If it happens, if they are cyber-bullied, help them collect the evidence, whether it’s through printing the pages, saving texts, or saving emails. There are various response options we can follow such as ignoring, blocking, deleting, and so it’s good to let them know the majority of those social networking sites like instagram and facebook and twitter and even snapchat have ways to report abuse.

I know there is more work being done to recognize the need of having school staff be trauma-informed well too, and understand that sometimes when students are engaging in that aggressive behavior, there’s something else that has triggered it, and recognizing those triggers and being able to try to pull that child in a more positive direction, and not just respond in a punitive direction. That’s what I would try to work with. If you know you have a child like that, try to help them identify what some of their triggers are. Share some of that information with the school so that [the school staff] can be part of the prevention and early intervention response, instead of jumping right into a punitive response.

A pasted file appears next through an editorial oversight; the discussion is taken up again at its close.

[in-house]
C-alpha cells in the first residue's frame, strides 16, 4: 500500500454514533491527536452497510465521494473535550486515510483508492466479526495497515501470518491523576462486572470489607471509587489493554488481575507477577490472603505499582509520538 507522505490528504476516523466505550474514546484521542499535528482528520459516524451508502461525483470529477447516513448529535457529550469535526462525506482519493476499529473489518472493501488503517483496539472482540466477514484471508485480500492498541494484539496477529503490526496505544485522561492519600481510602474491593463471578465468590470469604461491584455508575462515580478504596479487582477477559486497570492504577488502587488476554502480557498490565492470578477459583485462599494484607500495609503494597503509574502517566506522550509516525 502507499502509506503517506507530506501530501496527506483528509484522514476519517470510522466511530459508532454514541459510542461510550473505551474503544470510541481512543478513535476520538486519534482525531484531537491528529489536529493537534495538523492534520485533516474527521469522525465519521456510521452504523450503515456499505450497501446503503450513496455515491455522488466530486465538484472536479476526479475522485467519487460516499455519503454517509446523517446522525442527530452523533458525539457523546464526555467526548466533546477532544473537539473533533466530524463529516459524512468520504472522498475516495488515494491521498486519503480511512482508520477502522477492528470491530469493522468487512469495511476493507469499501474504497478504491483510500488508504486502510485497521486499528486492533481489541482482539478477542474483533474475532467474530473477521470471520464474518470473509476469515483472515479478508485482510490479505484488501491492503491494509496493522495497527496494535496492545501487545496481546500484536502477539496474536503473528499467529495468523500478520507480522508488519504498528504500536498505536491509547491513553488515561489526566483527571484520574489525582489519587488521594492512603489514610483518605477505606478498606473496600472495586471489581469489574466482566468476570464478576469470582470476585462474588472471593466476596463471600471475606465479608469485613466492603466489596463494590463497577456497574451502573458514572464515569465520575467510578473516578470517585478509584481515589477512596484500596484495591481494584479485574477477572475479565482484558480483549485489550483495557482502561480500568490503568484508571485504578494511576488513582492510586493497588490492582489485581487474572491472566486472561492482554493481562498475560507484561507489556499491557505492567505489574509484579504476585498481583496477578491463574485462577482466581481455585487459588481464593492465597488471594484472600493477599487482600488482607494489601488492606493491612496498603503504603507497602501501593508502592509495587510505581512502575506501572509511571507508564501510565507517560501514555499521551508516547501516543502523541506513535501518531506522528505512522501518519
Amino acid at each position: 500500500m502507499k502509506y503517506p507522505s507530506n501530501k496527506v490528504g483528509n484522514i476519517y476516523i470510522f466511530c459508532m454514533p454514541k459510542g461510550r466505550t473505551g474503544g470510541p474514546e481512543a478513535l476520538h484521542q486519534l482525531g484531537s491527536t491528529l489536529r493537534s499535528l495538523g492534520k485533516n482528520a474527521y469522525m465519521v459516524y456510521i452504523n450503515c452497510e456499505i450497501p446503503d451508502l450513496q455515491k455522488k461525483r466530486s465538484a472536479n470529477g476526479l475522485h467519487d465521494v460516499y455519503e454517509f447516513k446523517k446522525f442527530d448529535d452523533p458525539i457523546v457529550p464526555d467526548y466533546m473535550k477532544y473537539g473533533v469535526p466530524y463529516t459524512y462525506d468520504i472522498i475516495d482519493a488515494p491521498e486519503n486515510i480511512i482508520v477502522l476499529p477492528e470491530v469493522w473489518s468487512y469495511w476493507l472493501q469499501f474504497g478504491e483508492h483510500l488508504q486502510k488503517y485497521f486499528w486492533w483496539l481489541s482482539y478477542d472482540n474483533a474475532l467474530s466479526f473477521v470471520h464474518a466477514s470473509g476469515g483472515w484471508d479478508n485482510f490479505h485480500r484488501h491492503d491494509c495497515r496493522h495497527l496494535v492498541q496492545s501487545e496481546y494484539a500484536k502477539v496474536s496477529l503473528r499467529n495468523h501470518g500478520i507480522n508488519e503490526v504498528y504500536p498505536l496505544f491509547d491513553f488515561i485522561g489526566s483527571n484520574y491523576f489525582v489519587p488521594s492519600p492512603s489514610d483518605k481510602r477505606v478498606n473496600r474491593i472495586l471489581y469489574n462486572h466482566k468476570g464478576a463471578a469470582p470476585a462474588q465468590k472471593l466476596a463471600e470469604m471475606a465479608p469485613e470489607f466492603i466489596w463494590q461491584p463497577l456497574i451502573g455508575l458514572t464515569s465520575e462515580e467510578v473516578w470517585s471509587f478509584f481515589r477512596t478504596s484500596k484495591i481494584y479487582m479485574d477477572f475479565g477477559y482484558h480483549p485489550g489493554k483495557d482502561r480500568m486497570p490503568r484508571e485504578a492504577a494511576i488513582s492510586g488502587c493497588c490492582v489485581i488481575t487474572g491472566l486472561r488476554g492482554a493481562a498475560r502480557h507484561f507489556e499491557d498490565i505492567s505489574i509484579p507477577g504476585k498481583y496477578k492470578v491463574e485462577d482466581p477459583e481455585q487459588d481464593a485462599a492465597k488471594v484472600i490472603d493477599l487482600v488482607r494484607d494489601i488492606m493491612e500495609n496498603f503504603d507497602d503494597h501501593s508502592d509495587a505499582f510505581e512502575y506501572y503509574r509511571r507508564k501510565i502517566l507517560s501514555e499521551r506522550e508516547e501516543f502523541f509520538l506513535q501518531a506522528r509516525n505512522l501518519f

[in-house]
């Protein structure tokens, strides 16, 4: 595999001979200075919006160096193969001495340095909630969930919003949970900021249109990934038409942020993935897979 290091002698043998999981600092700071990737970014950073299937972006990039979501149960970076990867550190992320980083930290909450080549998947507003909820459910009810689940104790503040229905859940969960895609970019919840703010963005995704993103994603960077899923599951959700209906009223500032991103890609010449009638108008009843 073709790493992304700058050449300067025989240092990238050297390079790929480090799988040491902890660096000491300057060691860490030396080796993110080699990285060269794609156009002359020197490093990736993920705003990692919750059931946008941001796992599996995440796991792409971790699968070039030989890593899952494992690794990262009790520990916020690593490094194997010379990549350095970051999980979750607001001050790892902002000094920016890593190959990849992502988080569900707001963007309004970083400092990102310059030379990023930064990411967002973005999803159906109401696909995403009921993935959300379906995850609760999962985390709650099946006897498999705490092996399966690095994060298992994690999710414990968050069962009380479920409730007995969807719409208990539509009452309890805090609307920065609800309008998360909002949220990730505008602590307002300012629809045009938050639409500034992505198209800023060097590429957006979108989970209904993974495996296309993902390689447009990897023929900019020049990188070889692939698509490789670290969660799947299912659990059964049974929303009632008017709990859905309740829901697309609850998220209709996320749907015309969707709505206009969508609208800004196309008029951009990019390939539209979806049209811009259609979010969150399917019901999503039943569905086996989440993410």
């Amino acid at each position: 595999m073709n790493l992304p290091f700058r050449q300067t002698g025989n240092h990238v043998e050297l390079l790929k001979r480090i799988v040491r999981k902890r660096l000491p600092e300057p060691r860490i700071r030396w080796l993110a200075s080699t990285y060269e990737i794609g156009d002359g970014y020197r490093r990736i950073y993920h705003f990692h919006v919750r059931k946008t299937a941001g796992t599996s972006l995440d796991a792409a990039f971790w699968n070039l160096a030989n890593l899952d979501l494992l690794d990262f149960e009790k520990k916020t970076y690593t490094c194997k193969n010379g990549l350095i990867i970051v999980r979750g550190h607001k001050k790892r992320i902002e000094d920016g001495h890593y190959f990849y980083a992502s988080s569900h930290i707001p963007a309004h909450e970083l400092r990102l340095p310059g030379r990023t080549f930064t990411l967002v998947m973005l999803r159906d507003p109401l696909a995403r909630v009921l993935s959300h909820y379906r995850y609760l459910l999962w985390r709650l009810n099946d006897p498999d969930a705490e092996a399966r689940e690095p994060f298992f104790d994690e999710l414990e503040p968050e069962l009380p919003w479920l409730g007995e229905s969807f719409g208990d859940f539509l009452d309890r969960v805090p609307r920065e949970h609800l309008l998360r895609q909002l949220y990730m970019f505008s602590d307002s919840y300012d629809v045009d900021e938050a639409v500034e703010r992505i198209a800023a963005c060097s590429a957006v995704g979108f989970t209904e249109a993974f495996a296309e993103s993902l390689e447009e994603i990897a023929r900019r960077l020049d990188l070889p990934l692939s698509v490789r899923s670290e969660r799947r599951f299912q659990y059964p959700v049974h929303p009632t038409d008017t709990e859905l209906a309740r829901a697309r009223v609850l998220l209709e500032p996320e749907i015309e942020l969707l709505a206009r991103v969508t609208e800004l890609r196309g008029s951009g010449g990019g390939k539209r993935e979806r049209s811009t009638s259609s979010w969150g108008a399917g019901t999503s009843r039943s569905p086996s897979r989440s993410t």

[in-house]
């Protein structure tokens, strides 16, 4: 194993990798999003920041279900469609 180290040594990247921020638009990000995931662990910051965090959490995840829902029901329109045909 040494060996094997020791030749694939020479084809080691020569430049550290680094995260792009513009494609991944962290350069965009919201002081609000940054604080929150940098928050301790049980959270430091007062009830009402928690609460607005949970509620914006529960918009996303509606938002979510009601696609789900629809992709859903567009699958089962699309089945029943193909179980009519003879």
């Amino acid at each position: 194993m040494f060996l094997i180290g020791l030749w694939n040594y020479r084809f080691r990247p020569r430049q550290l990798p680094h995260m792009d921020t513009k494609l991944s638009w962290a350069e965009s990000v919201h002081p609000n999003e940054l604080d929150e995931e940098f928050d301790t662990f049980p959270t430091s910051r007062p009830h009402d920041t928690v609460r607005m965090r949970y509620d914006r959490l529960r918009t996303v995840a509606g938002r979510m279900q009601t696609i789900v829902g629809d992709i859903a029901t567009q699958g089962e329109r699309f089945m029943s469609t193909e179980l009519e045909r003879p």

The Compass Project

Transcript below for the hearing impaired.

Amanda Leder, participant: My name is Amanda Leder, and I’m an associate teacher. Ever since I was young, I’ve had a learning disability, trouble reading and writing and doing math, and being able to make friends and socialize. Really, reading a book is really difficult for me.

(To student) Can you make a square?

Ralphe Freselone, parent: My name is Ralph Fresolone. I am married to my wife Jeanette. We have three children. Our youngest is Olivia. She was diagnosed early on with a pervasive development disorder. We had essentially two choices at that time: we could have either rolled up in a fetal position, or taken a more proactive stance to do what we can for Olivia. Obviously, we chose the latter.

Adam Kurmanchik, participant: My name is Adam. I’m new to the Compass program. I suffer from Autism, ADHD, OCD, and PDD. You might see some that don’t think properly. Some can’t talk. I was very, very lucky.

Matthew Kamper, participant: People that have autism can’t communicate as well with other people. They don’t socialize as well.

Elise Hahn Felix, program director: There is no mandate to take care of our young people once they finish high school. That’s 13 years of your life, and they have the rest of their lives to be part of society. So we try to help give them social skills and independent life skills, so that they can function and be part of their communities and really have happy, satisfying lives.

Kathy Sarfaty, employer: I would think that the biggest misconception is that people with disabilities are not capable of doing a lot of things, when they are capable when they’re taught.

Amanda: Two summers ago, I started off as an intern, and it led to a paying job.